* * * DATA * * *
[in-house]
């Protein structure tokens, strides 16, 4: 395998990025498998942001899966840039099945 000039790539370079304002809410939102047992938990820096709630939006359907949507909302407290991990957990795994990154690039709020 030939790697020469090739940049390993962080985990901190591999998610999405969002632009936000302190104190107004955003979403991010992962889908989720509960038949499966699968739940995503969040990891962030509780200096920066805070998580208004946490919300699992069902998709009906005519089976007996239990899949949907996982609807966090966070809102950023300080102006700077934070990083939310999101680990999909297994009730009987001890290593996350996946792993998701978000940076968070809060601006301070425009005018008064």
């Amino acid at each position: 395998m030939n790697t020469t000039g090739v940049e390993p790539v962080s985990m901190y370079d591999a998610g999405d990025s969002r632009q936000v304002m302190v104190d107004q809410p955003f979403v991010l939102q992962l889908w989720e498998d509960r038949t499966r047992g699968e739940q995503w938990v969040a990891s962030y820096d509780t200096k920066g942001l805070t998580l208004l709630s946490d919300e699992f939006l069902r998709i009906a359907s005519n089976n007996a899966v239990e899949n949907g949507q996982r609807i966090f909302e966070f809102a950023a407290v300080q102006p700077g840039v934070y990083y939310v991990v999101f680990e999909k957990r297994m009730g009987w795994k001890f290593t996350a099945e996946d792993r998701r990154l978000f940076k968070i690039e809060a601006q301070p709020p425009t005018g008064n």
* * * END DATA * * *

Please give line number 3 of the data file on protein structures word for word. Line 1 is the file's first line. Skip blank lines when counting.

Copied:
């Amino acid at each position: 395998m030939n790697t020469t000039g090739v940049e390993p790539v962080s985990m901190y370079d591999a998610g999405d990025s969002r632009q936000v304002m302190v104190d107004q809410p955003f979403v991010l939102q992962l889908w989720e498998d509960r038949t499966r047992g699968e739940q995503w938990v969040a990891s962030y820096d509780t200096k920066g942001l805070t998580l208004l709630s946490d919300e699992f939006l069902r998709i009906a359907s005519n089976n007996a899966v239990e899949n949907g949507q996982r609807i966090f909302e966070f809102a950023a407290v300080q102006p700077g840039v934070y990083y939310v991990v999101f680990e999909k957990r297994m009730g009987w795994k001890f290593t996350a099945e996946d792993r998701r990154l978000f940076k968070i690039e809060a601006q301070p709020p425009t005018g008064n």